Spokesmen: Modern Writers and American Life

Spokesmen: Modern Writers and American Life

Spokesmen: Modern Writers and American Life

Spokesmen: Modern Writers and American Life

Excerpt

Sit possible for an artist to exist in the United States?" To many people that perennial question, now being debated more eagerly than ever, has grown exasperating. Obviously, they say, it is possible; are not the arts at present unusually prosperous? Whether the comparison is made with our own past or with the present condition of other countries, there is no reason for discouragement. Painting and music, for instance, are more flourishing than ever before on our soil. Probably never -- certainly not for a hundred years -- has our architecture been in so thriving a state; by general consent it is far more interesting than that of any foreign nation. Not for seventyfive years has our literature shown an equal vigor, and for the first time it measures well up to the contemporary literatures of Europe. Evidently, therefore, an artist can not only exist but do good work among us; and nowhere else would he be better off.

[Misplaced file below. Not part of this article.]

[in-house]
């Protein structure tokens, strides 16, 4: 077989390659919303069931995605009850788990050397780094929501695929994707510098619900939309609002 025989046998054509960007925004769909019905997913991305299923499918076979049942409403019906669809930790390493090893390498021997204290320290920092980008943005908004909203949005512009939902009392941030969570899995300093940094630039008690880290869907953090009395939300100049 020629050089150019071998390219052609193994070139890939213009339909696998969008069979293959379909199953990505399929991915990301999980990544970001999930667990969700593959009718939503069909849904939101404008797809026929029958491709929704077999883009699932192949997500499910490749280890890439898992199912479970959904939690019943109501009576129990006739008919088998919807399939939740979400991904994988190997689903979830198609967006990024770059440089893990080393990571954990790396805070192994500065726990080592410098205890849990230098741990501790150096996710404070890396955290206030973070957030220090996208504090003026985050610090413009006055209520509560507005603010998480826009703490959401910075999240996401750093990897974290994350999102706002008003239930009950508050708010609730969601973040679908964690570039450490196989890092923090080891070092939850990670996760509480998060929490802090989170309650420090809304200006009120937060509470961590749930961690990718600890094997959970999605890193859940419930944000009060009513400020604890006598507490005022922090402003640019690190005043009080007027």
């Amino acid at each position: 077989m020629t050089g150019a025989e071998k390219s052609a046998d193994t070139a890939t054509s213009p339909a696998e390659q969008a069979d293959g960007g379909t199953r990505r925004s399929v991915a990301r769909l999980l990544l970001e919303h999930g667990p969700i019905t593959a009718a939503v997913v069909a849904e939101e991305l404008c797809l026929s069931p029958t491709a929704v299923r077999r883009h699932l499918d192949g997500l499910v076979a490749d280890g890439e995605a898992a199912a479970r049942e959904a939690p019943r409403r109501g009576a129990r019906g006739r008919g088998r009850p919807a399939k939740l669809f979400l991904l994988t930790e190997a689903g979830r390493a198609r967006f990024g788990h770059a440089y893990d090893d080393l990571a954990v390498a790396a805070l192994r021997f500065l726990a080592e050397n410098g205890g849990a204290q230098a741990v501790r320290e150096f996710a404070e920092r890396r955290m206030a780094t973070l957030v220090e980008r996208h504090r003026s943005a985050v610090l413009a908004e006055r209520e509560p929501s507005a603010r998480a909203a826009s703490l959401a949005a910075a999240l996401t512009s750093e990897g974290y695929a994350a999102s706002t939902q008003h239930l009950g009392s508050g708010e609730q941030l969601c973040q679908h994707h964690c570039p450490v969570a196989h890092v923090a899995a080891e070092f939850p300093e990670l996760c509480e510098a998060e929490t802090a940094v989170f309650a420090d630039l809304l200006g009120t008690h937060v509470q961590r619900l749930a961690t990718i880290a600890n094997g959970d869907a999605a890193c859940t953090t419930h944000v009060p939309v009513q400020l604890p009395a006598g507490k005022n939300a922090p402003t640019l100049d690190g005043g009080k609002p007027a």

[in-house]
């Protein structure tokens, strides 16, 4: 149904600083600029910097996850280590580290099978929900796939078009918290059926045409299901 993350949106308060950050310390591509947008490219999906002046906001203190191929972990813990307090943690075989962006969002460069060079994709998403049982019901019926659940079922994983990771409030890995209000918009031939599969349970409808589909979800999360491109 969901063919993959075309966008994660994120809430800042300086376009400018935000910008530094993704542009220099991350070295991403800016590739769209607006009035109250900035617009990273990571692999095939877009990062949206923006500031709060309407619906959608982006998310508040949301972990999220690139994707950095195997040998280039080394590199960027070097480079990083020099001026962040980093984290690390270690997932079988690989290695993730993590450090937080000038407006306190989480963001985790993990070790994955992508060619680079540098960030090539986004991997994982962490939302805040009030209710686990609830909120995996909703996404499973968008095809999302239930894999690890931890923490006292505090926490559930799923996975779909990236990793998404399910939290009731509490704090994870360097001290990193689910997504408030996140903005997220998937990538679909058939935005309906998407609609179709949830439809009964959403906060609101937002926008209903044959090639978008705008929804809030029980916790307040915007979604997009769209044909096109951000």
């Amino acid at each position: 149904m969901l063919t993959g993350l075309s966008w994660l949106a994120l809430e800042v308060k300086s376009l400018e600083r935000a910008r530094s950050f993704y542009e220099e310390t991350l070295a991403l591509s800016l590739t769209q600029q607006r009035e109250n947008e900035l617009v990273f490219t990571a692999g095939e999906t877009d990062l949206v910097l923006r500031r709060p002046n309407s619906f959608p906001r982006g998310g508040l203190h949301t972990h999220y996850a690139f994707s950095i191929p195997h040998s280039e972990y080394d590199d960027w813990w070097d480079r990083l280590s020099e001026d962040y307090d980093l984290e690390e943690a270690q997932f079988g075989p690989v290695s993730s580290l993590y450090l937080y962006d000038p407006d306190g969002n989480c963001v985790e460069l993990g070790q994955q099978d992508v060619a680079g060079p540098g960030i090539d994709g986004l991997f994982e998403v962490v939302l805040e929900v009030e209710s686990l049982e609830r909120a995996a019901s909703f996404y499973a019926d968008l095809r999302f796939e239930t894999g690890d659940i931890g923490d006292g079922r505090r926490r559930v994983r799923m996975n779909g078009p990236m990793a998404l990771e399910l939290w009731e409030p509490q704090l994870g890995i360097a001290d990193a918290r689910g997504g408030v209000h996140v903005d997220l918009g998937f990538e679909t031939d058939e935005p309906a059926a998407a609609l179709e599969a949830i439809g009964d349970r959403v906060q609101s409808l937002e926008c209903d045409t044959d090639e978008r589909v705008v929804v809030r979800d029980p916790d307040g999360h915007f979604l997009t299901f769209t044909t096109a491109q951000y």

Such an answer, however, in spite of the truth it contains, implies a misunderstanding of the question; in fact, the question itself as stated above is misleading and needs to be rephrased. It should rather be: "Is the lot of the artist in the United States susceptible of improvement? Is he impelled by his environment to do the best of which he is capable?" For, after all, there is small cause for rational satisfaction in comparing the present situation . . .

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